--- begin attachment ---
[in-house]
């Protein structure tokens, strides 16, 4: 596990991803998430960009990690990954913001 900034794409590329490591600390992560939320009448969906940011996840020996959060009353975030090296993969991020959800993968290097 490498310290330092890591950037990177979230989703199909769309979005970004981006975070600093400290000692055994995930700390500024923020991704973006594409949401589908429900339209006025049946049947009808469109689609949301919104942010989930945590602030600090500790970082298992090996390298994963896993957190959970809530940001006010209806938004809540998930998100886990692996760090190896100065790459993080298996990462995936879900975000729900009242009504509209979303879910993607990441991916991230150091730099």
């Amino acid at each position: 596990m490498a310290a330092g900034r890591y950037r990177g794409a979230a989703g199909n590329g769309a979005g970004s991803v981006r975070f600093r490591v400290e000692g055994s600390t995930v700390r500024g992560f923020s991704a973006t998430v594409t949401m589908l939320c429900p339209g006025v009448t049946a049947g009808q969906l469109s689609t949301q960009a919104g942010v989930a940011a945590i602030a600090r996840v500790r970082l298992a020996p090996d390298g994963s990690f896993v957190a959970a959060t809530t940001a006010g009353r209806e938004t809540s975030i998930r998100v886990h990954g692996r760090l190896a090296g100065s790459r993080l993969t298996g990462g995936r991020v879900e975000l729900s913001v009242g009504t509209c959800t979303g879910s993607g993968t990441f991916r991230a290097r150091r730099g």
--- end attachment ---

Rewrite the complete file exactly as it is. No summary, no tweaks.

[in-house]
């Protein structure tokens, strides 16, 4: 596990991803998430960009990690990954913001 900034794409590329490591600390992560939320009448969906940011996840020996959060009353975030090296993969991020959800993968290097 490498310290330092890591950037990177979230989703199909769309979005970004981006975070600093400290000692055994995930700390500024923020991704973006594409949401589908429900339209006025049946049947009808469109689609949301919104942010989930945590602030600090500790970082298992090996390298994963896993957190959970809530940001006010209806938004809540998930998100886990692996760090190896100065790459993080298996990462995936879900975000729900009242009504509209979303879910993607990441991916991230150091730099």
């Amino acid at each position: 596990m490498a310290a330092g900034r890591y950037r990177g794409a979230a989703g199909n590329g769309a979005g970004s991803v981006r975070f600093r490591v400290e000692g055994s600390t995930v700390r500024g992560f923020s991704a973006t998430v594409t949401m589908l939320c429900p339209g006025v009448t049946a049947g009808q969906l469109s689609t949301q960009a919104g942010v989930a940011a945590i602030a600090r996840v500790r970082l298992a020996p090996d390298g994963s990690f896993v957190a959970a959060t809530t940001a006010g009353r209806e938004t809540s975030i998930r998100v886990h990954g692996r760090l190896a090296g100065s790459r993080l993969t298996g990462g995936r991020v879900e975000l729900s913001v009242g009504t509209c959800t979303g879910s993607g993968t990441f991916r991230a290097r150091r730099g």